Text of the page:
As seen in FIG. 8, where again like numerals refer to like parts of the embodiments of FIGS. 1 to 7, spanner 437 is shown having protrusions 438, 439. This embodiment may be used to eliminate the possibility of water intrusion into the roof 11 of the vehicle 12. This may be accomplished by incorporating O-rings 440, 441 on the bottom of the spanner 437. O-rings 440, 441 may then be squeezed during assembly to prevent water from leaking into the roof rack. Although O-rings 440, 441 may be separate from their respective protrusion, preferably they are injection molded in the form of small pads, working as O-rings, directly onto the protrusions 438, 439 of spanner 437. Spanner 437 may also have a blind hole such as holes 442, 443 in each protrusion 438, 439, respectively, that does not penetrate through the bottom of the respective protrusion to prevent water leakage from the inside of the screw area as seen in FIG. 8.
It is to be understood that, when the self-tapping screws 31, 32 enter into the respective protrusion of the spanner, the spanner will bulge out and prevent the insert from pulling out of the application. This is shown in FIG. 9 wherein the self tapping screw 31 of FIG. 5 has been tightened into spanner 33, in effect forming a thread therein by displaying the material of spanner 33, which may be of plastic. That is, basically, the inside diameters of the holes 38, 39, are small so that the material expands or bulges outwardly forming bulge 500 as the self-tapping screws displace the material comprising the spanner. This bulging effect ensures a tight fit in the roof rack and/or roof and prevents the spanner from coming out.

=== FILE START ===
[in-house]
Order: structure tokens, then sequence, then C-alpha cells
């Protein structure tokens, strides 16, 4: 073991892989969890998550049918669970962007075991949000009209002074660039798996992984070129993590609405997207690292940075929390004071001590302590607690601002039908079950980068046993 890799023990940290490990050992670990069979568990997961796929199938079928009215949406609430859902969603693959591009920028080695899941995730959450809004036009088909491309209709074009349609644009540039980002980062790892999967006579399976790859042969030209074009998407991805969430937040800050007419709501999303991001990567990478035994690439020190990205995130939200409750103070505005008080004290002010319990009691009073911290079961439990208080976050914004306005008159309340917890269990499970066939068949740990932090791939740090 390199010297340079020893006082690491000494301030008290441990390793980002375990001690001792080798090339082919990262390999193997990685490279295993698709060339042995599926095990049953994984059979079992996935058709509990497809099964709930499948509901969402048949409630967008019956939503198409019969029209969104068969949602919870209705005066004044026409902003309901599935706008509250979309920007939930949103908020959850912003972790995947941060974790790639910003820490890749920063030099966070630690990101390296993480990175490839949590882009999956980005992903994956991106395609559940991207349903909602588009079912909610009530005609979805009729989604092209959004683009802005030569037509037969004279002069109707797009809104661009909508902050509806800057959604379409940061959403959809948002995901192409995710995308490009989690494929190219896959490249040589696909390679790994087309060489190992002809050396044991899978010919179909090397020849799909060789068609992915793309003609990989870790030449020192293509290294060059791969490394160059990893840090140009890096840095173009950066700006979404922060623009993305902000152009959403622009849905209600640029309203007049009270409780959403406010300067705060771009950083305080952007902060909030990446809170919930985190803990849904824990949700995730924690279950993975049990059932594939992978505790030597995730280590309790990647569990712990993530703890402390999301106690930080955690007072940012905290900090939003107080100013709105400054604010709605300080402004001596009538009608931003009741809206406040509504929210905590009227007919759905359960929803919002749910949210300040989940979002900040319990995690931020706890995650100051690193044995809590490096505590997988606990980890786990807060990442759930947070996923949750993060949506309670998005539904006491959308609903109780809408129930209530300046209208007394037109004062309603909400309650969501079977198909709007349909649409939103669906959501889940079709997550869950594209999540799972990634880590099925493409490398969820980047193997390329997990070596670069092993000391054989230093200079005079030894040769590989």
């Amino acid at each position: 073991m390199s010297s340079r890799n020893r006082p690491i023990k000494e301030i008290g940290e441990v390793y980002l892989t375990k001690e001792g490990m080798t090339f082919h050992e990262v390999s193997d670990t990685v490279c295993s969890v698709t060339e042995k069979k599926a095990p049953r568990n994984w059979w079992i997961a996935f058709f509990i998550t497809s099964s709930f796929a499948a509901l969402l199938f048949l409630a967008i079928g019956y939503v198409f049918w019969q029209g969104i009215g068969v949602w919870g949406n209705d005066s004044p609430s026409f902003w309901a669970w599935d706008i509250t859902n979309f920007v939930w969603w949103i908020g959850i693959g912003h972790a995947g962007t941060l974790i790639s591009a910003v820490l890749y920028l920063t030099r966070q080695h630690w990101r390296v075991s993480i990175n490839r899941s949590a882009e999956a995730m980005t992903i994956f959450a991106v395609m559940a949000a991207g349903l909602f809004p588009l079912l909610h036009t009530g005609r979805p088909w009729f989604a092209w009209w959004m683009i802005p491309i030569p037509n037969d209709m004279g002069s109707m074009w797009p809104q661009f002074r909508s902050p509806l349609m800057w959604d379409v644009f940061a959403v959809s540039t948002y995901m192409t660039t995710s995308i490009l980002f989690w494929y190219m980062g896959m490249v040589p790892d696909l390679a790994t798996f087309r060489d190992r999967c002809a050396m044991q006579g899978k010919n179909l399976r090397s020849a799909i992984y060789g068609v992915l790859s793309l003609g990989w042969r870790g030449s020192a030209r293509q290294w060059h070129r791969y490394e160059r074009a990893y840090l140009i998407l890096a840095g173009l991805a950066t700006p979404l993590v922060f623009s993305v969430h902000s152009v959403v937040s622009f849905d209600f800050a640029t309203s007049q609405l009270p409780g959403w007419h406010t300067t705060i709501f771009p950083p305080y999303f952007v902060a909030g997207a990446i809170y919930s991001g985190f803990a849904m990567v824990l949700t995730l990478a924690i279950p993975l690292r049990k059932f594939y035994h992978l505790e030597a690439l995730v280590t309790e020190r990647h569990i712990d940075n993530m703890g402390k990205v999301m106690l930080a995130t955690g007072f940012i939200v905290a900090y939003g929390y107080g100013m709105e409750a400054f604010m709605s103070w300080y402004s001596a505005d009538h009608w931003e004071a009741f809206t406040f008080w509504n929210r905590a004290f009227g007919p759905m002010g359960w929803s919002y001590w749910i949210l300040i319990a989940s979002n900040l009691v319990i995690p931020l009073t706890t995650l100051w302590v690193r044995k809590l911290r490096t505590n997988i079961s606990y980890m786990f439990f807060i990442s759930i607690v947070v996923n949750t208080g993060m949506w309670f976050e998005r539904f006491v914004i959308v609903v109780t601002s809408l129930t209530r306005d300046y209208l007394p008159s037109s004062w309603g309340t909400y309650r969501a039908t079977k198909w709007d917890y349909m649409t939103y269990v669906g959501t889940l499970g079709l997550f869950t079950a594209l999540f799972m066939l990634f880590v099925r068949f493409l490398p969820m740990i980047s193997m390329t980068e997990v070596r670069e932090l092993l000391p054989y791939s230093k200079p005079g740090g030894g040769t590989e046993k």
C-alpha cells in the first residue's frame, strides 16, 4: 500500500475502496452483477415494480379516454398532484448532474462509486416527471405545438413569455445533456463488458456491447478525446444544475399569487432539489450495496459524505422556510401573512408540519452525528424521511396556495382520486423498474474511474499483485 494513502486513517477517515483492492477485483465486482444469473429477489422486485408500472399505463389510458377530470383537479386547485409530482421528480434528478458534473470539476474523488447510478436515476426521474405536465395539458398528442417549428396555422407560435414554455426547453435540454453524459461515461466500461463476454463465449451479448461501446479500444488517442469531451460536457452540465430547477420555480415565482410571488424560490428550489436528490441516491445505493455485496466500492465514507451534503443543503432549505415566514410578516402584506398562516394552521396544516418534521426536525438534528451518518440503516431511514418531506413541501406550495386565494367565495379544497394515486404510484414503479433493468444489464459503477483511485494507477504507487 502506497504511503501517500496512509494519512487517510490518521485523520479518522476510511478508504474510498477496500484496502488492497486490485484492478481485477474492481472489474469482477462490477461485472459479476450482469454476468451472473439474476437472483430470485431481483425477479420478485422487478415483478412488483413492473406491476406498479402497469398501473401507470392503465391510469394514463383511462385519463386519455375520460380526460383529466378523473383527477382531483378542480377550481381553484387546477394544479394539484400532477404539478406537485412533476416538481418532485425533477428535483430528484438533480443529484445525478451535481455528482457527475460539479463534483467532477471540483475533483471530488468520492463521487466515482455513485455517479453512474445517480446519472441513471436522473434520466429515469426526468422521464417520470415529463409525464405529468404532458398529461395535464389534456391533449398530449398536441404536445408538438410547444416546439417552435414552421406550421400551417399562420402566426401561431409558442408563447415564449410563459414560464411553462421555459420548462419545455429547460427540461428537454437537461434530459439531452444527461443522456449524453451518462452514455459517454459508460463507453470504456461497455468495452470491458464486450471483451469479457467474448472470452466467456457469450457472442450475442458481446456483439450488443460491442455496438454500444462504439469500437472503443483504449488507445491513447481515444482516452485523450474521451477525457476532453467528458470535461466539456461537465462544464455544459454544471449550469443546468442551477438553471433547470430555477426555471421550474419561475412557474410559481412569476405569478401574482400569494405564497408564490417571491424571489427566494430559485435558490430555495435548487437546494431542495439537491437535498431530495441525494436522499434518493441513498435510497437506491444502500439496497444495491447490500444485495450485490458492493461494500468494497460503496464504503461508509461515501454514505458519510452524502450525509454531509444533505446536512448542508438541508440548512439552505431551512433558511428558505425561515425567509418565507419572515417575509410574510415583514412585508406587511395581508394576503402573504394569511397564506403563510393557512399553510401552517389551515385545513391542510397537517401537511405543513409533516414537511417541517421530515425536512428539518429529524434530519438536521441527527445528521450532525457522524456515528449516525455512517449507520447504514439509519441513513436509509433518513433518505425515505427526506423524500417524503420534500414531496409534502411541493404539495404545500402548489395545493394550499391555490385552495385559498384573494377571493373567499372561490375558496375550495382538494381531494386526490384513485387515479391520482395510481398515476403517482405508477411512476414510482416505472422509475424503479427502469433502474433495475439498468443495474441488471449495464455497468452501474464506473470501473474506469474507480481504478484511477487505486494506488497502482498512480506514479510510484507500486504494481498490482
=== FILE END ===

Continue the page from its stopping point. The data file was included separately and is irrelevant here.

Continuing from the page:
Although a particular embodiment of the invention has been disclosed, variations thereof may occur to an artisan and the scope of the invention should only be limited by the scope of the appended claims.
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|U.S. Classification||224/326, 411/34, 411/85, 224/309, 411/908, 411/182|
|Cooperative Classification||Y10S411/908, B60R9/04|
|Jul 1, 2002||FPAY||Fee payment|
Year of fee payment: 4
|Aug 9, 2006||REMI||Maintenance fee reminder mailed|
|Jan 19, 2007||LAPS||Lapse for failure to pay maintenance fees|
|Mar 20, 2007||FP||Expired due to failure to pay maintenance fee|
Effective date: 20070119